In our previous blog we discussed a key mindset change required in visionary leaders to pursue big visions. In this blog, we’ll discuss the four key areas that visionary leaders must address to identify the breakthroughs required to achieve their big visions.
Large, complex change – especially transformational change – impacts people and processes across boundaries (boundaries of role, function, process, and organization). Organizational transformation demands cross-boundary support among your top executives; this support is a non-negotiable requirement of success.
As CEO, it is your job to create alignment, commitment, and support in your top executive team to ensure they are individually and collectively doing all that is necessary to make your company transformation successful. This is key to your role as the sponsor of this level of change.
Virtually all core functions in organizations are operated as strategic disciplines (e.g., finance, supply chain, marketing and sales, human resources, IT). This means they have consistent practices and protocols, common ways of making decisions and managing information. These disciplines are crucial to having the business function optimally, and reliably, to be able to deliver results.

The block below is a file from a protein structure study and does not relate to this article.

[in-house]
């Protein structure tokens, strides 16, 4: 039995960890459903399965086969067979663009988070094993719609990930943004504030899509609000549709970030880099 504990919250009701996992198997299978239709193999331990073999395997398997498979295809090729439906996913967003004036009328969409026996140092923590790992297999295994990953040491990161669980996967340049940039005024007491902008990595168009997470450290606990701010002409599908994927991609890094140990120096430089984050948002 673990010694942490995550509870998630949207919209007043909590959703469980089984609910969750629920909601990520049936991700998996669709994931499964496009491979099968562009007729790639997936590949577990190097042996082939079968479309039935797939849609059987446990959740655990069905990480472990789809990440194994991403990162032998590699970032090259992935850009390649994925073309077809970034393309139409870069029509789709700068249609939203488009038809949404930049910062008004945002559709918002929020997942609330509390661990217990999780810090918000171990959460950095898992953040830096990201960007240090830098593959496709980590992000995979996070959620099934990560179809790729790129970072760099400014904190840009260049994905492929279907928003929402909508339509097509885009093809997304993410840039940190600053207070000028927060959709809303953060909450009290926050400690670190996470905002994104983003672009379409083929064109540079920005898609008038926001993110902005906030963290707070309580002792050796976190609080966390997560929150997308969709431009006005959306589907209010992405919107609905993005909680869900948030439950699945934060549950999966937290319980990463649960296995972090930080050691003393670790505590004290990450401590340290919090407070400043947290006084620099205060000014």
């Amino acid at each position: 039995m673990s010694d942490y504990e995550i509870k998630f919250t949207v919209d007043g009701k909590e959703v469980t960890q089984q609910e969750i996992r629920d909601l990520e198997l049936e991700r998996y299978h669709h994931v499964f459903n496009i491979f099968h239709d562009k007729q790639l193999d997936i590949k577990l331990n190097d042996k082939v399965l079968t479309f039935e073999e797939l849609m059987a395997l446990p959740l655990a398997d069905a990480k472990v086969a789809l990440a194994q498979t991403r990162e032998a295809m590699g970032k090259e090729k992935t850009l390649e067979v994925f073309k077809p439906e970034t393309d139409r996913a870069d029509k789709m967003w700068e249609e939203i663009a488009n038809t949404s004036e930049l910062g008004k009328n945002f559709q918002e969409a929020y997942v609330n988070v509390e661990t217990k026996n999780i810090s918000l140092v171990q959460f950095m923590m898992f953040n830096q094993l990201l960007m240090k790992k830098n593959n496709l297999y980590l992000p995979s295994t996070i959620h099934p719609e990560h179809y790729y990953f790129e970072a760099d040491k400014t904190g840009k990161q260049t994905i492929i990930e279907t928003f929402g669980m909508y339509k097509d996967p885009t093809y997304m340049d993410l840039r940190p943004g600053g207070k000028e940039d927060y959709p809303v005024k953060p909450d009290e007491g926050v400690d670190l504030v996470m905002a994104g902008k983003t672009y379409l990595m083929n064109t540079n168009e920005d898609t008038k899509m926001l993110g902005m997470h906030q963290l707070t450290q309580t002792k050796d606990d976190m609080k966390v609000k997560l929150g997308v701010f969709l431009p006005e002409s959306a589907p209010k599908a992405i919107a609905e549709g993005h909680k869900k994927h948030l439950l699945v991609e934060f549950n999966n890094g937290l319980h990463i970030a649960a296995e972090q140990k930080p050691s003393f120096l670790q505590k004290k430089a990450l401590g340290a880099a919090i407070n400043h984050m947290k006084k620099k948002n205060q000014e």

One of the costliest mistakes in leading change is for leaders to ask something of the people in their organization and then not do it themselves. Walking the talk of change is not just a nice phrase; it has teeth! Organizational change, especially when it is transformational, sticks to the degree that leaders model it. In transformational change, the “Go change them!” (“and not me mandate!”) just won’t fly.
Research shows that over 60% of transformational change initiatives fail.1 Not adequately addressing culture is one of the primary reasons why. Transformational change often fails because leaders under-attend to their organization’s culture or are not successful in shifting their old culture. Either of these can prevent the desired state from taking hold.
Adoption of a change initiative can be blocked by staunch cultural norms. If leaders see change as strictly “organizational,” and ignore the human and cultural dimensions, it is a recipe for failure. As Jim Collins, author of “Built to Last” and “Good to Great”said, “Culture eats strategy for breakfast!” Sadly, multimillion dollar technology installations often don’t deliver their intended ROI because the people (culture) do not embrace the new ways of working that the technology demands.
One of the most important variables in leading transformational change initiatives is having an accurate scope of change—what needs to change and how big is the impact. When change leaders can’t see all the implications of what they are asking of the organization, it is common that the scope they identify is too small or only addresses the formal content of the change and leaves out the people dynamics essential to success. Both are essential to plan, resource, and support.